I knew the Prince tribute was coming, and I didn’t warn my mother. You see, she is the biggest Prince fan I have ever known. Prince was a part of our family for as long as I could remember, to the point where I recall scolding my mom when I was probably seven years old for playing the sexy music while Edward had a friend visiting the house. This annoyed her, and in retrospect it should have because I was being a little seven-year-old prude. But anyway, I knew that the screen lit up purple was going to be a moving moment for my mom, and I didn’t want to spoil that. Little did I know, Bey had a special surprise just for us. For the first time on the Formation tour, Beyonce covered a Prince song herself — the heartbreakingly gorgeous, “The Beautiful Ones.” I stood there, shocked, and rubbed my mom’s shoulders as she sat in her seat and wept. Bey did an impeccable job — there’s video circling the interwebs, but it doesn’t do Bey justice. She KILLED this cover, with tears streaming down her face, and then still transitioned into the interlude of “Purple Rain,” which caused my mom to weep harder. This is a moment of my life I will never, ever forget.

The scene during "Purple Rain," with phones lit up like starlight around the stadium.

“Freedom” hit harder night 2 as well, because my mom knew that this was my “get back in the ring” boxing song, and so she felt the power of it in the same way I did, which connected me to her, too. Whereas in Houston, Bey gave heartfelt thanks to the fans who’d been with her from day one, spreading the love she feels for her hometown, in Dallas she was our cheerleader, our strong big sister telling us that it was all gonna be OK. She was supposed to be singing “Halo” as her closer, and the fireworks and special effects were running as if nothing was different, but Bey insisted, “I’m supposed to be singing but I’m gonna talk.” She went on to talk about seeing Michael Jackson as her first concert, and thinking at the time, “I want to do that.” Then she said, “I wanna say to all of the young ladies, I am you and you are me and you could be on this stage one day. Don’t let anybody tell you otherwise. All you have to do is dream and you will make it a reality for yourself. Thank y’all for this beautiful night.” I just got shivers reliving this moment, because it was exactly what I needed to hear from a woman who has given me so much inner strength over the past few years.

My mom and I were in total awe leaving the stadium, and we just jammed to Lemonade as we waited out the traffic and headed home again. I had an early wake-up the next morning to drive back to Austin, straight to work (where Zack would adorably meet me, running towards me for a hug). But it was all so very worth it, because I got to celebrate womanhood and femininity with three of the most important women in my life. We all need memories, dreams, hopes and wishes to hold tight to for those days where we feel down, less-than, bummed out by our current lot in life. That is what the Formation tour has done for me — the whole trip around Texas, really. It reaffirmed that life is good and people are good and we’re all in this together.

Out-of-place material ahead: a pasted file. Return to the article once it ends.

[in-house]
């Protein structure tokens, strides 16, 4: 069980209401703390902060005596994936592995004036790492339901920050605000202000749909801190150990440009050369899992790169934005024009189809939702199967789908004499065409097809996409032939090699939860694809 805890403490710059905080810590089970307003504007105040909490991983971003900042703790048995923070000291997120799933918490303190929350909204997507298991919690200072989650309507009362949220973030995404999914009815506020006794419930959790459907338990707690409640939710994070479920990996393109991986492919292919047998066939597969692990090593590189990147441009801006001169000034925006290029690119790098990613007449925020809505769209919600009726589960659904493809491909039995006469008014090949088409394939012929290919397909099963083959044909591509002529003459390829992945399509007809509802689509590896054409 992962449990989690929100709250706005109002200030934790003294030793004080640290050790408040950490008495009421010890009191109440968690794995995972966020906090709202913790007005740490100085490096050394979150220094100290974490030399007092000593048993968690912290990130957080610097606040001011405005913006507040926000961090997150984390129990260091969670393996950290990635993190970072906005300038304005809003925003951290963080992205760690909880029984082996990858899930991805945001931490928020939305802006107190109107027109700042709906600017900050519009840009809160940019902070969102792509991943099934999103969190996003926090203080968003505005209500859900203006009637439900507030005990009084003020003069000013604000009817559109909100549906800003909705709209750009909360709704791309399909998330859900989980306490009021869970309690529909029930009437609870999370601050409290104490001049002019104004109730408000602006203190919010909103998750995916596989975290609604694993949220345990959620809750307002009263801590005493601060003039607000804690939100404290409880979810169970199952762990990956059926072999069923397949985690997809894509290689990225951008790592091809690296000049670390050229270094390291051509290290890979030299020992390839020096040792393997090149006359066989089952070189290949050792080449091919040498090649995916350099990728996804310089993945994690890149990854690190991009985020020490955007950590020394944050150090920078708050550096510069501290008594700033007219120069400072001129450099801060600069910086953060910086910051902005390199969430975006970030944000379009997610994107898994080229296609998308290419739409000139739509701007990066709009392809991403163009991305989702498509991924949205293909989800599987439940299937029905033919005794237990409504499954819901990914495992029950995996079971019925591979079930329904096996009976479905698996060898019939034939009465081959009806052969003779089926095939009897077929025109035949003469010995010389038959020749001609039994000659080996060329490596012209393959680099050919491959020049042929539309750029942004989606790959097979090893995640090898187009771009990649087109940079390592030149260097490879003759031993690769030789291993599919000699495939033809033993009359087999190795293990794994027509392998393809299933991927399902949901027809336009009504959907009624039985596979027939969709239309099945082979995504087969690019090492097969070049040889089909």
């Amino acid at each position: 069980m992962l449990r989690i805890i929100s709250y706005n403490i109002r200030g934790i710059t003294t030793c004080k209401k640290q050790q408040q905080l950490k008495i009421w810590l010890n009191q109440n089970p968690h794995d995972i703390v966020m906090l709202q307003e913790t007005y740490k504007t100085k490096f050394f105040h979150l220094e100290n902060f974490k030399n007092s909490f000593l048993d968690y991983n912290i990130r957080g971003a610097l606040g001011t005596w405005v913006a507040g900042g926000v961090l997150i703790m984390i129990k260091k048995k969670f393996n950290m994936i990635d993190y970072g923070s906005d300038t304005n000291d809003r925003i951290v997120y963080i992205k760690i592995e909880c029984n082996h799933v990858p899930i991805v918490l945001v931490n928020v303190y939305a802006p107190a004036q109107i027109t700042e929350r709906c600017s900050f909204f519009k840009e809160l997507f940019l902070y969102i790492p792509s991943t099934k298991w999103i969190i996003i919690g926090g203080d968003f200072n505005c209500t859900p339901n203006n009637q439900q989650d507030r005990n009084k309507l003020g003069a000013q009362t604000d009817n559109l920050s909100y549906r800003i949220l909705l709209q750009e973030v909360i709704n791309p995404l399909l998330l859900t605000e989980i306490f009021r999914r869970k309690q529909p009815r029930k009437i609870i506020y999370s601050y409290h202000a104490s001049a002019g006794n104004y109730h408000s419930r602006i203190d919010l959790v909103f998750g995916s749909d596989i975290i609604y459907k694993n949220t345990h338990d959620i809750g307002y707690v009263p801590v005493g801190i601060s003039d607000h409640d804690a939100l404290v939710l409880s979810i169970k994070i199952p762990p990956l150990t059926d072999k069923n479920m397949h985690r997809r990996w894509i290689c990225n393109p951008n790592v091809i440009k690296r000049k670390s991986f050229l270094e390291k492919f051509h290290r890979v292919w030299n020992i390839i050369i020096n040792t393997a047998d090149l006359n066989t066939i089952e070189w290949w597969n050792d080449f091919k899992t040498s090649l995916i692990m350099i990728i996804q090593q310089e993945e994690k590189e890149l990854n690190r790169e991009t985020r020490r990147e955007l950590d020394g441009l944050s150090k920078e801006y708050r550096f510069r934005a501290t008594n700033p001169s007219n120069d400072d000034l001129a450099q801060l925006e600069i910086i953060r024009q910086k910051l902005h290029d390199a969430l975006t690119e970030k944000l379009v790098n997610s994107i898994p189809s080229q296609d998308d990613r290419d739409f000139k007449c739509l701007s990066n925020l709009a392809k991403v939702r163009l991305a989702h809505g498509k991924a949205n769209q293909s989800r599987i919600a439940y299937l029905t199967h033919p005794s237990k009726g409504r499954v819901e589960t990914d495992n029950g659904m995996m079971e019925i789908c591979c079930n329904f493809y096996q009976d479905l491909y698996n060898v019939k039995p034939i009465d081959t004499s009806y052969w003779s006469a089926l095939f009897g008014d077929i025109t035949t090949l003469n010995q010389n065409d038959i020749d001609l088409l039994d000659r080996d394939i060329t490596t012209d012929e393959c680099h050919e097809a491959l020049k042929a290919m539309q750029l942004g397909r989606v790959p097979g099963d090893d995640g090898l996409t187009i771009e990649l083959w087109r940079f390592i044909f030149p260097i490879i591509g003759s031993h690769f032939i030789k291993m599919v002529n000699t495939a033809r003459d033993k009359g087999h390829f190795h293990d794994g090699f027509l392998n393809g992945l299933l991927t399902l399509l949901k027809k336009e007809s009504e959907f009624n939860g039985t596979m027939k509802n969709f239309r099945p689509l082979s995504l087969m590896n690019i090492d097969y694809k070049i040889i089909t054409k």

My mom and me

P.s. This needs it’s own special comment because I’m now in love with this vlogger: prior to seeing Bey’s tour, right after Lemonade dropped, I tried to find as many reviews of the album by black women as possible so I could educate myself on the deeper meanings of the record. One of the favorites I came across was from a woman based right here in Austin, Texas — Evelyn from the Internets. What I didn’t know was that Bey was watching, too, and so Evelyn ended up in the Formation tour!! I mention this because I have since started watching as many of Evelyn’s videos as possible and they are charming and hilarious, and you should watch them, too.


  1. Oh wow Caitlin!! What an excellent weekend, I loved reading about every little bit of your trip. So stoked for you that you got to worship at the church of Bey, I'd love to see her live - I saw her back in 2011 when she was headlining Glastonbury but I can imagine what a tour de force she'd be now. Also, yep, I'm going to check out the vlogs now - thanks for the rec!

  2. Laila you are SO SWEET for reading my blog and for leaving all of your comments, they inspire me to keep going:) Someday when we are having tea together you MUST tell me every. little. thing. about Bey's Glastonbury performance, I have watched the video of it and it seems AMAZING. Hope you love the vlogs, I'm obsessed with Evelyn!!